931 to 722 B. C. Part 2
The one geographical region that both Israel and Judah shared was the Coastal Plain. The tribes of Asher, Manasseh, Ephraim, Dan, and Judah had all been allotted territory along the Mediterranean coast. This huge plain extended north for a distance of about 150 miles. It varies in width from about 3 miles in the north to about 25 in the south where it swings eastward toward Egypt. There will be a map showing each of the different plains at the end of this text.
Regions of the Coastal Plain
The Plain of Asher extended about 25 miles from 1,700 ft. Mount Carmel to Israel’s northern boundary. This region averages about 8 miles in width but narrows in the north and virtually disappears where “the ladder of Tyre” juts out into the Mediterranean Sea. It was originally inherited by the tribe of Asher, but the Israelites never really controlled it fully like God had intended, so it played an insignificant role in their history.
Sand and marshlands were characteristic of this region in the biblical period. The major cities were Acco (New Testament “Ptolemais”) and Achzib. The Bay of Haifa occupied the southern eight miles of the plain. This port is also an important deep water port today.
The Coasts of Dor extended about 25 miles south from Mount Carmel to the marshes of the Crocodile River. Here the coastal plain is only about 2 miles wide because here Mount Carmel lies very close to the coastline. Dor was part of the inheritance of Manaseeh, but the tribe did not gain possession of the land for several generations. It is characterized by low hills and sand dunes, which blocked the streams flowing from Mount Carmel and made the land swampy in the lower sections. The only town that is mentioned in the Bible in this region was the harbor city of Dor. in Judges 1: 27.
The Plain of Sharon extends south about 50 miles along the Mediterranean Coast from the Crocodile River to Joppa (Jaffa). The plain is about 10 miles wide and made up largely of sand dunes and alluvium. The Yarkon River cuts across the plain from Aphekk (Antipatris) to Tel Qasile (just north of Joppa), where it empties in the Mediterranean Sea. The Yarkon River arises from a spring at Aphek, and is the largest river on the coastal plain that flows into the Mediterranean Sea.
It was inherited by the tribe of Manasseh, and is the only section of the coastal plain that the Israelites effectively controlled during this period. There are six references to the Plain of Sharon in the Bible. Each of them suggests that it was a place of luxury. It was richly forested in biblical times and supports fabulous orange groves today. The important biblical cities of this region include Caesarea, Aphek, Lydda, and Joppa.
The Plain of Philistia extended south toward Gaza from Joppa to the Wadi el-Arish which was a distance of 70 miles. This region of the plain varies from 10 to 20 miles in width. Some of its sections are over a thousand feet above sea level due to the rise of mountains to the east. The sand dunes that border the area reach inland as much as two miles. Although it was not as well watered as the plain to the north, the rainfall was sufficient to make it a very productive granary.
The biggest difficulty about living there was that the Via Maris went right through the region and armies from both north and south had easy access and faced no natural barriers to thwart an attack. The powerful Philistines found the region to the liking. When Israel inherited the land, part of it fell to the tribe of Dan. They would not drive out the Philistines and eventually abandoned their inheritance and migrated to Galilee. The tribe of Judah had been assigned the rest of the Philistine territory, but found the hill country preferable. Major population centers of this region were the Philistine cities of Ashdod, Gaza, Ashkelon, Gath, and Ekron.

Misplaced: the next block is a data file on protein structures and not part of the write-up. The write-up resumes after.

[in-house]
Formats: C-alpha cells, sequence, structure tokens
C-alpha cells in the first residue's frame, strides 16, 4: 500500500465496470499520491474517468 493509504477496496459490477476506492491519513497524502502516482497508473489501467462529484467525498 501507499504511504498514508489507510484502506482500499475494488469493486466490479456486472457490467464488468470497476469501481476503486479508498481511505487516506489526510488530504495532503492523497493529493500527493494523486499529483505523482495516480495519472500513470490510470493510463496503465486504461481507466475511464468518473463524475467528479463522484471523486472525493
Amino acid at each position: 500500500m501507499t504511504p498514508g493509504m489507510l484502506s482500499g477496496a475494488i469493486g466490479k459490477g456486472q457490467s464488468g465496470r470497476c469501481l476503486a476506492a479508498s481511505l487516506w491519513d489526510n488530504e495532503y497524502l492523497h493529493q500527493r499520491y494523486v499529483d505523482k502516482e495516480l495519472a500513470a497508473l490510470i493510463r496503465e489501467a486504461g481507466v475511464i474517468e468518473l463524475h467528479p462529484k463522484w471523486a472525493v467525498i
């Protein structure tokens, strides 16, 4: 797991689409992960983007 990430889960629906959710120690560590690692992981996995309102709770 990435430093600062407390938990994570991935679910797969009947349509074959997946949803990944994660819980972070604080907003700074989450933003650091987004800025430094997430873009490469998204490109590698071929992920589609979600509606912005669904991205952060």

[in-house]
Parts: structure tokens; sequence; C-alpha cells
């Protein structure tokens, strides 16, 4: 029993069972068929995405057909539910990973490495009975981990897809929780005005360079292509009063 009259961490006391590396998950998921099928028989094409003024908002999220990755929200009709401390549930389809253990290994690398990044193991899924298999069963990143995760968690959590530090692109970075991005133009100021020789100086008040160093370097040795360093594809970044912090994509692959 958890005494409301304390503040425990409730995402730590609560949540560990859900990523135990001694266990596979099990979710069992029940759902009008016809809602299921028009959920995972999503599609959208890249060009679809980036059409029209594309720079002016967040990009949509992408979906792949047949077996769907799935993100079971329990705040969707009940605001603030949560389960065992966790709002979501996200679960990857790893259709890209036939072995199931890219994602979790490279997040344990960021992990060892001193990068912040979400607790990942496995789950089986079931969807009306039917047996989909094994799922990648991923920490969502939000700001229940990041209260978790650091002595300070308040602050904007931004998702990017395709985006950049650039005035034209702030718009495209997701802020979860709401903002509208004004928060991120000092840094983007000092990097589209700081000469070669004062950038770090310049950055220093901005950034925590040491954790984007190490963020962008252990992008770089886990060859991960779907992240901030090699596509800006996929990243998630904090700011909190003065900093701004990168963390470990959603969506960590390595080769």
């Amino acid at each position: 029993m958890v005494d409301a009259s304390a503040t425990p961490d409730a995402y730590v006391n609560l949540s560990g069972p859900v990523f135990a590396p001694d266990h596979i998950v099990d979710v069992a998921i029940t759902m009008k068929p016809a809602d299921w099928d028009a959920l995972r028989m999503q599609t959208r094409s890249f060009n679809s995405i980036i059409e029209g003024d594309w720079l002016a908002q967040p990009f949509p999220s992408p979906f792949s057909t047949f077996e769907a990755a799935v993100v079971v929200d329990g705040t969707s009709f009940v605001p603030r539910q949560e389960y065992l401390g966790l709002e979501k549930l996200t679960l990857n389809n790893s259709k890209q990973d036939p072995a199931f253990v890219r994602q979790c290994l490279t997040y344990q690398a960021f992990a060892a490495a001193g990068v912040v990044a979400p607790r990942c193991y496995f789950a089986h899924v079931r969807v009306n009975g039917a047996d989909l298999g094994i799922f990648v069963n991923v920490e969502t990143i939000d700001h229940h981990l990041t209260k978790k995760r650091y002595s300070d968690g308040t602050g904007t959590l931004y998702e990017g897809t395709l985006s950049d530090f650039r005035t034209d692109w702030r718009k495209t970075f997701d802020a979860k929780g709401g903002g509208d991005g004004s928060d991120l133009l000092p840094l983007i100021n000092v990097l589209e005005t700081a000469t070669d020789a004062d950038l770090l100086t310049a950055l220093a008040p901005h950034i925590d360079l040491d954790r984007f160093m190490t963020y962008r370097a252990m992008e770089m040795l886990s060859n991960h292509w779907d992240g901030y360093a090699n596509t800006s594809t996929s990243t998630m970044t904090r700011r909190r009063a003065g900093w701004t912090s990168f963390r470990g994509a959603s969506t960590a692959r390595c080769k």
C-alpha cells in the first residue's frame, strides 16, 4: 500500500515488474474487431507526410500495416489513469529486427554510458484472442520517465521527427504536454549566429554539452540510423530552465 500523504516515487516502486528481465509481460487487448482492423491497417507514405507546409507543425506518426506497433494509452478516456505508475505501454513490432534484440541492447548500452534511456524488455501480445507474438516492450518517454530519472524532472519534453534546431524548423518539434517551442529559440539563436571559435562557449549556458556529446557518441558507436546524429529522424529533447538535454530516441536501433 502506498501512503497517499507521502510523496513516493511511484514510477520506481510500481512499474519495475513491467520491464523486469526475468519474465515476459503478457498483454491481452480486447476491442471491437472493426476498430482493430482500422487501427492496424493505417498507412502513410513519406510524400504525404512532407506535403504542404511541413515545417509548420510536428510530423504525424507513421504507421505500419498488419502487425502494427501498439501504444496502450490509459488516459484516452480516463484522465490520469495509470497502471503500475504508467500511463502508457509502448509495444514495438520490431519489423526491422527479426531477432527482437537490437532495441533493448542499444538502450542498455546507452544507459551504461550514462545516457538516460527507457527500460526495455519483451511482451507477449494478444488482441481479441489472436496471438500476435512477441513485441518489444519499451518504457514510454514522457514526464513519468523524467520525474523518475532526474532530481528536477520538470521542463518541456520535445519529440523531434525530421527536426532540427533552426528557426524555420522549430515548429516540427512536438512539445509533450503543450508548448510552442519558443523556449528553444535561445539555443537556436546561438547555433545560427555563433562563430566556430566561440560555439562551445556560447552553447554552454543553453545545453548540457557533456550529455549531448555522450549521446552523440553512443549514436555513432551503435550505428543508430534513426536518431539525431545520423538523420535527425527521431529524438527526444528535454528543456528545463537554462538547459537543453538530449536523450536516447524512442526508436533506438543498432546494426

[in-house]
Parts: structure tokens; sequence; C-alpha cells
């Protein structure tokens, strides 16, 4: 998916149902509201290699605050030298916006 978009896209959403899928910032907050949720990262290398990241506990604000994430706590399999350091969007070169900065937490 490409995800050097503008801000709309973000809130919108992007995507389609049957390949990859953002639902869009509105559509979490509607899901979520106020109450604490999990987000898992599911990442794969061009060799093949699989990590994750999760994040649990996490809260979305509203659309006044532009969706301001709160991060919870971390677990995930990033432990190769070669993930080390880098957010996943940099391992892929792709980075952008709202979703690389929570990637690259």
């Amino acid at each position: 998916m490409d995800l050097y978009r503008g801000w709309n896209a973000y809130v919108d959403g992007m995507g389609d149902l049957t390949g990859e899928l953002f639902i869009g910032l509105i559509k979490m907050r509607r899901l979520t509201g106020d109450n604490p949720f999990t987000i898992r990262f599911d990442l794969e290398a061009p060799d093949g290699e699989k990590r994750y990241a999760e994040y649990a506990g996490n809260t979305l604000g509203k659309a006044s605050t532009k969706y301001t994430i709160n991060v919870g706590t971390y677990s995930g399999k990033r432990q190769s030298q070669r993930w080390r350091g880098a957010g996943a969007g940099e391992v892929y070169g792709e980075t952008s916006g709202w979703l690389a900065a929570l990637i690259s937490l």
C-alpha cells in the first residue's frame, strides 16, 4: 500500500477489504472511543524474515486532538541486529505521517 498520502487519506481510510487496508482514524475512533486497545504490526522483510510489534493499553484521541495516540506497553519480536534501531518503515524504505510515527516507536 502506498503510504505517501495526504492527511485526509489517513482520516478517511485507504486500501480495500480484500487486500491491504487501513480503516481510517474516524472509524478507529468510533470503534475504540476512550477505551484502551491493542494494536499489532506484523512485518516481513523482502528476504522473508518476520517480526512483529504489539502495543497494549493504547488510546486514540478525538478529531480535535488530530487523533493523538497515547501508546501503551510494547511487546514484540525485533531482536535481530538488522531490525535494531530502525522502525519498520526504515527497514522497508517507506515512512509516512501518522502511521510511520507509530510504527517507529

Climate of the Coastal Plain
This land encompassed the subtropical arid zone of Egypt and the subtropical wet zone of Lebanon. This helps explain the rather light rainfall on the southern coastal plain in contrast with the heavier rainfall to the north. In the south, the annual rainfall was about 6 inches annually, Gaza, further north received more like 15 inches annually. The Plain of Sharon and Coasts of Dor received around 20 inches, and the Plain of Asher in the very north received about 26 inches annually. But in addition to rainfall, moisture reaches the plain in the form of dew, which forms 200 nights per year. This is especially important for the production of crops in the summer, when there is no rainfall.
The mean annual temperature in the coastal regions is around 70° F. Because of the temperatures being constantly moderated by the sea, there is much less seasonal fluctuation here than elsewhere in Israel, because fluctuations always increase with the distance from the sea and elevation. While the coastal temperatures are comfortable most of the time, the relative humidity is higher here than elsewhere in the country. It is famous for its mild sea breeze, which picks up during the morning hours and continues throughout the day. During the summer, a light land-to-sea breeze may be experienced when the land cools below the Mediterranean’s temperature, usually happening late at night or in the early morning.
Economy of the Coastal Plain
The cities here became early centers for textile production due in part to the availability of the Murex shells used in making Tyrian purple. Texts found at Ugarit, dating from the 14th Century B. C., mention textiles imported from Acco, Ashdod, and Ashkelon. The two latter cities are also mentioned as export centers for the fish-preserving industry that existed in many coastal cities in the south. Other ports on the coastal plain involved in shipping and travel included Joppa and Dor. Beyond the sand dunes that fringe the coast, the Plain of Philistia was noted for its grain fields, while further north in the Plain of Sharon were heavily forested areas.